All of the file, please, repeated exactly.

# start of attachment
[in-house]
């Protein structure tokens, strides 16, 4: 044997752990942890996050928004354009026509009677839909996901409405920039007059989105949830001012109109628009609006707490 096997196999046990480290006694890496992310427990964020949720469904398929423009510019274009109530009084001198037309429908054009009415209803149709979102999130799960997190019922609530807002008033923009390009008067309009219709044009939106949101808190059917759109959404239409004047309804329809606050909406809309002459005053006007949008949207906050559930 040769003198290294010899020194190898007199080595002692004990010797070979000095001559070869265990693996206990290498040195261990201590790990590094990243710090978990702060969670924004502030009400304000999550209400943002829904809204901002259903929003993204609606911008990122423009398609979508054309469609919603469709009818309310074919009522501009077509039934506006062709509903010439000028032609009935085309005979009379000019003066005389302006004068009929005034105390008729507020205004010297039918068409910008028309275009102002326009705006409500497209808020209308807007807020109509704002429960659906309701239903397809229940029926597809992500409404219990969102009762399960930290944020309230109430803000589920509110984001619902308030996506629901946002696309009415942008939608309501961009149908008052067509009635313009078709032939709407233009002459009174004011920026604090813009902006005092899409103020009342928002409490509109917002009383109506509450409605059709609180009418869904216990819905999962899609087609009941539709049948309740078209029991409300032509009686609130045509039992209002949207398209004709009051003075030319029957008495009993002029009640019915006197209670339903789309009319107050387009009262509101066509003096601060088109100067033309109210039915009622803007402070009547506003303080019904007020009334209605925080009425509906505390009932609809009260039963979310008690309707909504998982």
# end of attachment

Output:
[in-house]
């Protein structure tokens, strides 16, 4: 044997752990942890996050928004354009026509009677839909996901409405920039007059989105949830001012109109628009609006707490 096997196999046990480290006694890496992310427990964020949720469904398929423009510019274009109530009084001198037309429908054009009415209803149709979102999130799960997190019922609530807002008033923009390009008067309009219709044009939106949101808190059917759109959404239409004047309804329809606050909406809309002459005053006007949008949207906050559930 040769003198290294010899020194190898007199080595002692004990010797070979000095001559070869265990693996206990290498040195261990201590790990590094990243710090978990702060969670924004502030009400304000999550209400943002829904809204901002259903929003993204609606911008990122423009398609979508054309469609919603469709009818309310074919009522501009077509039934506006062709509903010439000028032609009935085309005979009379000019003066005389302006004068009929005034105390008729507020205004010297039918068409910008028309275009102002326009705006409500497209808020209308807007807020109509704002429960659906309701239903397809229940029926597809992500409404219990969102009762399960930290944020309230109430803000589920509110984001619902308030996506629901946002696309009415942008939608309501961009149908008052067509009635313009078709032939709407233009002459009174004011920026604090813009902006005092899409103020009342928002409490509109917002009383109506509450409605059709609180009418869904216990819905999962899609087609009941539709049948309740078209029991409300032509009686609130045509039992209002949207398209004709009051003075030319029957008495009993002029009640019915006197209670339903789309009319107050387009009262509101066509003096601060088109100067033309109210039915009622803007402070009547506003303080019904007020009334209605925080009425509906505390009932609809009260039963979310008690309707909504998982």